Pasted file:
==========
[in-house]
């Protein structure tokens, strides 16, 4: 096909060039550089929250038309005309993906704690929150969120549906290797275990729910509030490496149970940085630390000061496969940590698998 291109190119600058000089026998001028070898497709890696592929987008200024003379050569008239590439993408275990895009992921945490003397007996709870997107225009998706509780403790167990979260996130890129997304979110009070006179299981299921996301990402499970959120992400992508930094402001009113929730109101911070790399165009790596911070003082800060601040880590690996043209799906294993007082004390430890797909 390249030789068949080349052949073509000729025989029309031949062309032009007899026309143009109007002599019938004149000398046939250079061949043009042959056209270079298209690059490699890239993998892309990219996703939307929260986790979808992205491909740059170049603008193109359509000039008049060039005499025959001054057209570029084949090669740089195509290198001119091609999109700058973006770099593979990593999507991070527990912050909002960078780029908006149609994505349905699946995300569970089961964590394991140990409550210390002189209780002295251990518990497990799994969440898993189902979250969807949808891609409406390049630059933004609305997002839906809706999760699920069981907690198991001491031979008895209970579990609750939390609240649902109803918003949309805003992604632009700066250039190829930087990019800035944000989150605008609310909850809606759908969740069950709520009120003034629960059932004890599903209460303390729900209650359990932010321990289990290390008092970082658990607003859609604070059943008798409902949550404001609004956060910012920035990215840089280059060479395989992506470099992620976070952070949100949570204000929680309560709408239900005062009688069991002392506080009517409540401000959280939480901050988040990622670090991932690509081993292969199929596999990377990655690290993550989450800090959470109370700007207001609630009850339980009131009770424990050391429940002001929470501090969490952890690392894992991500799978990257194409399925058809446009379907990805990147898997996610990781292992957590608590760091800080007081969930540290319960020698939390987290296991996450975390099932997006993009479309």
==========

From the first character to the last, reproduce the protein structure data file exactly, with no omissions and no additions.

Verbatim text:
[in-house]
């Protein structure tokens, strides 16, 4: 096909060039550089929250038309005309993906704690929150969120549906290797275990729910509030490496149970940085630390000061496969940590698998 291109190119600058000089026998001028070898497709890696592929987008200024003379050569008239590439993408275990895009992921945490003397007996709870997107225009998706509780403790167990979260996130890129997304979110009070006179299981299921996301990402499970959120992400992508930094402001009113929730109101911070790399165009790596911070003082800060601040880590690996043209799906294993007082004390430890797909 390249030789068949080349052949073509000729025989029309031949062309032009007899026309143009109007002599019938004149000398046939250079061949043009042959056209270079298209690059490699890239993998892309990219996703939307929260986790979808992205491909740059170049603008193109359509000039008049060039005499025959001054057209570029084949090669740089195509290198001119091609999109700058973006770099593979990593999507991070527990912050909002960078780029908006149609994505349905699946995300569970089961964590394991140990409550210390002189209780002295251990518990497990799994969440898993189902979250969807949808891609409406390049630059933004609305997002839906809706999760699920069981907690198991001491031979008895209970579990609750939390609240649902109803918003949309805003992604632009700066250039190829930087990019800035944000989150605008609310909850809606759908969740069950709520009120003034629960059932004890599903209460303390729900209650359990932010321990289990290390008092970082658990607003859609604070059943008798409902949550404001609004956060910012920035990215840089280059060479395989992506470099992620976070952070949100949570204000929680309560709408239900005062009688069991002392506080009517409540401000959280939480901050988040990622670090991932690509081993292969199929596999990377990655690290993550989450800090959470109370700007207001609630009850339980009131009770424990050391429940002001929470501090969490952890690392894992991500799978990257194409399925058809446009379907990805990147898997996610990781292992957590608590760091800080007081969930540290319960020698939390987290296991996450975390099932997006993009479309």